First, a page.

Max Williams wrote: Potsdamerplatz wrote:
Max Williams wrote:One that never gets identified is number 39. It is Ernst John von Freyend, the adjutant of GFM Keitel.
Is this the officer who was slightly suspicious of Colonel Claus von Stauffenberg on the day of the July 20th bomb plot?
von Freyend was present in the conference room when the bomb exploded. In fact he was standing almost opposite Hitler across the map table. Surprisingly, his injuries were minor (I think just perforated eardrums). As to his suspicions, are you referring to before the detonation or immediately after?
Just came across this old thread again and am updating some information.
Yes, indeed von Freyend was suspicious of Stauffenberg both before and after the explosion.
When Stauffenberg arrived at Rastenburg he reported to Keitel's quarters where he learned that the daily conference had been brought forward because of Mussolini's impending visit later that afternoon. All 3 men were present in Keitel's quarters during this short discussion.
Keitel realised they would miss the start of the conference and urged Stauffenberg to hurry along in sorting out his report. They all left Keitel's hut to head towards the conference barracks.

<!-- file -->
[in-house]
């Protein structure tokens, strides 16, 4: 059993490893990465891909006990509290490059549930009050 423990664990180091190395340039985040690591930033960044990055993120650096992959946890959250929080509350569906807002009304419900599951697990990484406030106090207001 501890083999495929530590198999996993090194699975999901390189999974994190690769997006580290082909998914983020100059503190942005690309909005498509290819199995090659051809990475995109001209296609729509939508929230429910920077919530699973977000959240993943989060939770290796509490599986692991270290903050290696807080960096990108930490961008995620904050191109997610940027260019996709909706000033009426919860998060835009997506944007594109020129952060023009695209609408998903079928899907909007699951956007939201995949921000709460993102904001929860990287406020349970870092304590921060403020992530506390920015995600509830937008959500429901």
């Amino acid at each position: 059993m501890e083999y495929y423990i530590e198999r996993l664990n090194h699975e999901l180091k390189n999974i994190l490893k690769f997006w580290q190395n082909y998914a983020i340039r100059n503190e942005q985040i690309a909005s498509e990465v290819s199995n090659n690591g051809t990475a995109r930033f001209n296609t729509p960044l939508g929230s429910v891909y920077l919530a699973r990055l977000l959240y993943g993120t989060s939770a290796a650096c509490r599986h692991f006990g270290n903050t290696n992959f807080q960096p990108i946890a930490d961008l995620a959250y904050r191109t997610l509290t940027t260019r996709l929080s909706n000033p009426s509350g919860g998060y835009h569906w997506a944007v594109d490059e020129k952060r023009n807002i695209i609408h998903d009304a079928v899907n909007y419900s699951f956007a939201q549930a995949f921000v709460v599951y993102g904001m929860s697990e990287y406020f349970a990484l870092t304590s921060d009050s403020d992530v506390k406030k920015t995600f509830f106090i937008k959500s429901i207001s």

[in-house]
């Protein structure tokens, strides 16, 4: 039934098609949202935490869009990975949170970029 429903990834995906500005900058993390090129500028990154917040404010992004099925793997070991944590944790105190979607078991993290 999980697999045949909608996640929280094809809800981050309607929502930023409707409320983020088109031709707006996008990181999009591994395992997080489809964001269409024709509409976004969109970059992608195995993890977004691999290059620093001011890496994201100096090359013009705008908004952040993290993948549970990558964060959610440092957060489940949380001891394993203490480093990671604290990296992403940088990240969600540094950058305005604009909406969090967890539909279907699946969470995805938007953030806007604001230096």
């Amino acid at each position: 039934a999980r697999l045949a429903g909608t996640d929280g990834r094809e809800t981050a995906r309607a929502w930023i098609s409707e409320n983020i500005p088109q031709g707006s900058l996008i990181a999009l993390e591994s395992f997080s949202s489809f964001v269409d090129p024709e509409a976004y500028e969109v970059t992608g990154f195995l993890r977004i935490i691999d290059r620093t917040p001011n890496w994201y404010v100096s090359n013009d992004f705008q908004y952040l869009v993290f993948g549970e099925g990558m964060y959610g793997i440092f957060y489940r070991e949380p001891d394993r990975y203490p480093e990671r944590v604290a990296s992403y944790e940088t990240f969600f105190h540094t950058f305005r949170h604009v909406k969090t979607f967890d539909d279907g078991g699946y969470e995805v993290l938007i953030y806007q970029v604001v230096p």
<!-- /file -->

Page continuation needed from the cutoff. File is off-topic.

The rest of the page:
Stauffenberg excused himself. He had left his hat back in Keitel's office. He returned alone and this gave him the opportunity to set the detonator. After a minute or so Keitel sent his adjutant back in after Stauffenberg to find out what was taking him so long. von Freyend entered the office just as Stauffenberg was closing his briefcase. He later said that "something just didn't seem right" with the one-eyed Colonel who was sweating and nervous but he didn't raise his suspicions to Keitel.
After the detonation it was von Freyend who first cast suspicion on Stauffenberg. He had seen him make his excuse to leave the conference room and found this all very strange, especially coupled with his earlier behaviour back at Keitel's hut.
All the above is included in greater detail in several books including "The Rise and Fall of the Third Reich"
by William Shirer.
To clear up a little mystery - I recently discovered from Bloch's biography of Ribbentrop that ASHCAN stood for A
eadquaters for C
It was also unofficially known as "Trashcan" and "Dustbin" by those soldiers who served there as all the rotten eggs were put in one basket.